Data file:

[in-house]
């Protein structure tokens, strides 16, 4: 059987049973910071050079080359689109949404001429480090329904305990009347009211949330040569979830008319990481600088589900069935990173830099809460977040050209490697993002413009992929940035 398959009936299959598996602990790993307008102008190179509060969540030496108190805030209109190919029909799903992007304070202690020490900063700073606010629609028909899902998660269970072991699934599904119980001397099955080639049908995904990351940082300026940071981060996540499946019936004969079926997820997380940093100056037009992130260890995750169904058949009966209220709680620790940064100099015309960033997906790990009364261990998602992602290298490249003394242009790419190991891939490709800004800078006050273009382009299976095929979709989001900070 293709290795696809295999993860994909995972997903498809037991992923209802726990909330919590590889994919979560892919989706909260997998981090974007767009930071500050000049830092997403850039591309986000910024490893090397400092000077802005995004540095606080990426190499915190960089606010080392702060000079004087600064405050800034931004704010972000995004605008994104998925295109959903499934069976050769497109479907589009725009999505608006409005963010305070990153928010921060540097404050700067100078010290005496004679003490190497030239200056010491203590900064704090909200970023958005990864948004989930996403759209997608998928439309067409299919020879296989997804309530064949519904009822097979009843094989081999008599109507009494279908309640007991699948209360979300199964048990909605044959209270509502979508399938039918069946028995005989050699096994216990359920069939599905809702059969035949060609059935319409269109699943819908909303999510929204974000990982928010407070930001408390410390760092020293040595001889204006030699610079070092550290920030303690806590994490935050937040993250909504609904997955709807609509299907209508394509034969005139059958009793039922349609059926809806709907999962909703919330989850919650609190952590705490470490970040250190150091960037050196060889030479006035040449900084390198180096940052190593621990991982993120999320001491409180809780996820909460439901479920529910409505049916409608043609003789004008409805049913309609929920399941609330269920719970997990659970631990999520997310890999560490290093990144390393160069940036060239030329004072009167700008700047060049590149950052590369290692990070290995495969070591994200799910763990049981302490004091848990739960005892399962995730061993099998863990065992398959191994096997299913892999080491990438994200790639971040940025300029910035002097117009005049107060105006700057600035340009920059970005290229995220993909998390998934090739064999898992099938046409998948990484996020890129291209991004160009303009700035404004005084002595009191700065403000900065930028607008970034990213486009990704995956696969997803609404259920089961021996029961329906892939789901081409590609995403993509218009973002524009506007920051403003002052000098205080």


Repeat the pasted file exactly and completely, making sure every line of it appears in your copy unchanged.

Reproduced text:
[in-house]
């Protein structure tokens, strides 16, 4: 059987049973910071050079080359689109949404001429480090329904305990009347009211949330040569979830008319990481600088589900069935990173830099809460977040050209490697993002413009992929940035 398959009936299959598996602990790993307008102008190179509060969540030496108190805030209109190919029909799903992007304070202690020490900063700073606010629609028909899902998660269970072991699934599904119980001397099955080639049908995904990351940082300026940071981060996540499946019936004969079926997820997380940093100056037009992130260890995750169904058949009966209220709680620790940064100099015309960033997906790990009364261990998602992602290298490249003394242009790419190991891939490709800004800078006050273009382009299976095929979709989001900070 293709290795696809295999993860994909995972997903498809037991992923209802726990909330919590590889994919979560892919989706909260997998981090974007767009930071500050000049830092997403850039591309986000910024490893090397400092000077802005995004540095606080990426190499915190960089606010080392702060000079004087600064405050800034931004704010972000995004605008994104998925295109959903499934069976050769497109479907589009725009999505608006409005963010305070990153928010921060540097404050700067100078010290005496004679003490190497030239200056010491203590900064704090909200970023958005990864948004989930996403759209997608998928439309067409299919020879296989997804309530064949519904009822097979009843094989081999008599109507009494279908309640007991699948209360979300199964048990909605044959209270509502979508399938039918069946028995005989050699096994216990359920069939599905809702059969035949060609059935319409269109699943819908909303999510929204974000990982928010407070930001408390410390760092020293040595001889204006030699610079070092550290920030303690806590994490935050937040993250909504609904997955709807609509299907209508394509034969005139059958009793039922349609059926809806709907999962909703919330989850919650609190952590705490470490970040250190150091960037050196060889030479006035040449900084390198180096940052190593621990991982993120999320001491409180809780996820909460439901479920529910409505049916409608043609003789004008409805049913309609929920399941609330269920719970997990659970631990999520997310890999560490290093990144390393160069940036060239030329004072009167700008700047060049590149950052590369290692990070290995495969070591994200799910763990049981302490004091848990739960005892399962995730061993099998863990065992398959191994096997299913892999080491990438994200790639971040940025300029910035002097117009005049107060105006700057600035340009920059970005290229995220993909998390998934090739064999898992099938046409998948990484996020890129291209991004160009303009700035404004005084002595009191700065403000900065930028607008970034990213486009990704995956696969997803609404259920089961021996029961329906892939789901081409590609995403993509218009973002524009506007920051403003002052000098205080």